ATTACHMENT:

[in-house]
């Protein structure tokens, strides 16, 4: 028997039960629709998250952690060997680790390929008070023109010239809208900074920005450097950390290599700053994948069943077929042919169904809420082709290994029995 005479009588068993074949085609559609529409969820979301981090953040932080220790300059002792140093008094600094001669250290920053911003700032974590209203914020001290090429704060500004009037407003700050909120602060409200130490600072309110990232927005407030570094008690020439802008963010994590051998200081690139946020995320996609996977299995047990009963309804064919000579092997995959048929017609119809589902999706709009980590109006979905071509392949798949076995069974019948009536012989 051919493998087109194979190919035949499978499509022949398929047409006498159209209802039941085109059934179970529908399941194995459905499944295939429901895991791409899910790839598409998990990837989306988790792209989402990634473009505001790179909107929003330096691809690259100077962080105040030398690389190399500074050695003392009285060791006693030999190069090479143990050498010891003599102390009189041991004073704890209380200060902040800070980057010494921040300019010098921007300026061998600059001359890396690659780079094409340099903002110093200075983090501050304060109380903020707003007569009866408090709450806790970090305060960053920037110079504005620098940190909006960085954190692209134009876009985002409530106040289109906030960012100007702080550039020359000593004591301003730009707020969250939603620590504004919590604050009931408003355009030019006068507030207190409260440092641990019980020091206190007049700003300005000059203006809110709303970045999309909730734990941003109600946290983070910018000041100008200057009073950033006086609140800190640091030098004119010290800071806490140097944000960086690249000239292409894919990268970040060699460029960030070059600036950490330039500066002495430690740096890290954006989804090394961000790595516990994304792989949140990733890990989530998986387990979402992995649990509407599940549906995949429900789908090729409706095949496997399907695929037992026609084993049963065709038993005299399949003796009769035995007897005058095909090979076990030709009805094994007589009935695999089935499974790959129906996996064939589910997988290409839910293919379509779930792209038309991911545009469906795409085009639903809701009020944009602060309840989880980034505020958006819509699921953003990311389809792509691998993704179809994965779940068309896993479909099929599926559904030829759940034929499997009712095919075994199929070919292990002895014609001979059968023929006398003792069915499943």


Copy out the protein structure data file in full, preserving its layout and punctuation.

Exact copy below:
[in-house]
């Protein structure tokens, strides 16, 4: 028997039960629709998250952690060997680790390929008070023109010239809208900074920005450097950390290599700053994948069943077929042919169904809420082709290994029995 005479009588068993074949085609559609529409969820979301981090953040932080220790300059002792140093008094600094001669250290920053911003700032974590209203914020001290090429704060500004009037407003700050909120602060409200130490600072309110990232927005407030570094008690020439802008963010994590051998200081690139946020995320996609996977299995047990009963309804064919000579092997995959048929017609119809589902999706709009980590109006979905071509392949798949076995069974019948009536012989 051919493998087109194979190919035949499978499509022949398929047409006498159209209802039941085109059934179970529908399941194995459905499944295939429901895991791409899910790839598409998990990837989306988790792209989402990634473009505001790179909107929003330096691809690259100077962080105040030398690389190399500074050695003392009285060791006693030999190069090479143990050498010891003599102390009189041991004073704890209380200060902040800070980057010494921040300019010098921007300026061998600059001359890396690659780079094409340099903002110093200075983090501050304060109380903020707003007569009866408090709450806790970090305060960053920037110079504005620098940190909006960085954190692209134009876009985002409530106040289109906030960012100007702080550039020359000593004591301003730009707020969250939603620590504004919590604050009931408003355009030019006068507030207190409260440092641990019980020091206190007049700003300005000059203006809110709303970045999309909730734990941003109600946290983070910018000041100008200057009073950033006086609140800190640091030098004119010290800071806490140097944000960086690249000239292409894919990268970040060699460029960030070059600036950490330039500066002495430690740096890290954006989804090394961000790595516990994304792989949140990733890990989530998986387990979402992995649990509407599940549906995949429900789908090729409706095949496997399907695929037992026609084993049963065709038993005299399949003796009769035995007897005058095909090979076990030709009805094994007589009935695999089935499974790959129906996996064939589910997988290409839910293919379509779930792209038309991911545009469906795409085009639903809701009020944009602060309840989880980034505020958006819509699921953003990311389809792509691998993704179809994965779940068309896993479909099929599926559904030829759940034929499997009712095919075994199929070919292990002895014609001979059968023929006398003792069915499943």